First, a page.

Make Alex King’s Share This Plugin Play Nice With Unwakeable

Fixed. Unwakeable 2.0 will include this fix.

My Unwakeable WordPress theme doesn’t play nicely with Alex King’s Share This WordPress plugin. When Share This is being used, the livesearch feature of Unwakeable doesn’t work in Internet Explorer 6 or 7. I’m willing to bet K2 has the same issue. I know for a fact that Redoable had this problem at one point.

Livesearch breaks because prototype.js gets loaded twice, first by Unwakeable, then again by Share This. Now, Share This uses the prototype.js that will be included in WordPress 2.1, located at wp-includes/js/prototype.js. We use a custom prototype.js file for Unwakeable. The prototype.js file in Unwakeable will still provide all the functionality needed by Share This.

The prototype.js included in Unwakeable is located at wp-content/themes/unwakeable-1.2/js/prototype.js.php. It has a .php extension because there’s some PHP code at the top that needs processed before doing anything else. The PHP code tells the browser to cache the prototype.js file, it also sends correct content-type headers so the browser knows it’s dealing with a javascript file after all is said and done.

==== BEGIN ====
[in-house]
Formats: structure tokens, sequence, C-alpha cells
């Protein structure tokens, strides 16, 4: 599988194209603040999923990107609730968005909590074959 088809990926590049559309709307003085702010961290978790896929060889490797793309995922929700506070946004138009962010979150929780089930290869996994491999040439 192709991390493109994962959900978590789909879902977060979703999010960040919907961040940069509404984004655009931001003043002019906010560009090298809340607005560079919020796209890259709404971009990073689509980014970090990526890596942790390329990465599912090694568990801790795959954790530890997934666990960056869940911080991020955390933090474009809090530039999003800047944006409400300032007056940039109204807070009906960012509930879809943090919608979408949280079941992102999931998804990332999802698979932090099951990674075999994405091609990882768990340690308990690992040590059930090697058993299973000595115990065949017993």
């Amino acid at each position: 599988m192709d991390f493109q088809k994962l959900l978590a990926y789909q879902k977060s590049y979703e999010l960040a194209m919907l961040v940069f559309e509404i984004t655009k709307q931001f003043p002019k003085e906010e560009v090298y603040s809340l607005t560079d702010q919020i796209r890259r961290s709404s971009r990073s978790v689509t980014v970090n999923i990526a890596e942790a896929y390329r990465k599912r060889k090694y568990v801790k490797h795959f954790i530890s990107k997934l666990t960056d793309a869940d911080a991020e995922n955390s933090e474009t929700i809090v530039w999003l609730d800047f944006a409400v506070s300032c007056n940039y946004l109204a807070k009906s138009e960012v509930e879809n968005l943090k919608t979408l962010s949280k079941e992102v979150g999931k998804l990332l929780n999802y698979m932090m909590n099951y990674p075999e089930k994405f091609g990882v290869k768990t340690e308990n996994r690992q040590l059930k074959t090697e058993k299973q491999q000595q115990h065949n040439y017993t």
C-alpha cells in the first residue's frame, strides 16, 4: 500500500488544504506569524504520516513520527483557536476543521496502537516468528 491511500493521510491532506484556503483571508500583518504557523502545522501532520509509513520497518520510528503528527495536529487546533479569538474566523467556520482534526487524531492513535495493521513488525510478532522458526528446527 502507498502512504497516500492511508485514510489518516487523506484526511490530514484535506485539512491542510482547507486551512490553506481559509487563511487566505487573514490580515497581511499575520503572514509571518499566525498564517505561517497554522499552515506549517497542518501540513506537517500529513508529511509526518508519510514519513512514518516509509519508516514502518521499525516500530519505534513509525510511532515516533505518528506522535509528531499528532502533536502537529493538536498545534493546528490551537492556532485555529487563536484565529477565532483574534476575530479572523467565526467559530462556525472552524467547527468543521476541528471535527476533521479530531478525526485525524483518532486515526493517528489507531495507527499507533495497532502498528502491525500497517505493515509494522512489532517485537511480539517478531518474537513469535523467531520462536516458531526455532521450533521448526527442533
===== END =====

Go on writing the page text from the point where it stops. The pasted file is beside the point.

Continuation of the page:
I’ve spent a few days thinking of possible solutions that could be implemented from within Unwakeable. That’s not possible though, unfortunately. Well, it is possible, but would require filtering all the HTML output by WordPress before it’s sent to the browser so we could strip out the prototype.js included by Share This. Doing something like that would probably result in a fairly dramatic decrease in performance, so it’s not an option.

Fortunately, it’s extremely easy to modify Share This to not load prototype.js. Here’s what you need to do:

  1. Open wp-content/plugins/share-this/share-this.php
  2. Go to line 352:
    
    
  3. Delete all of line 352 (code above) and you should be left with this on line 351 to line 354
    print('
    
    
    ');
    
  4. Save share-this.php and upload it to wp-content/plugins/share-this/

That’s all there is to do to stop Share This from loading prototype.js. It sorta sucks having to ignore the prototype.js that’s already included with WordPress 2.1. I will probably start working on making Unwakeable work with the prototype.js included in WordPress 2.1.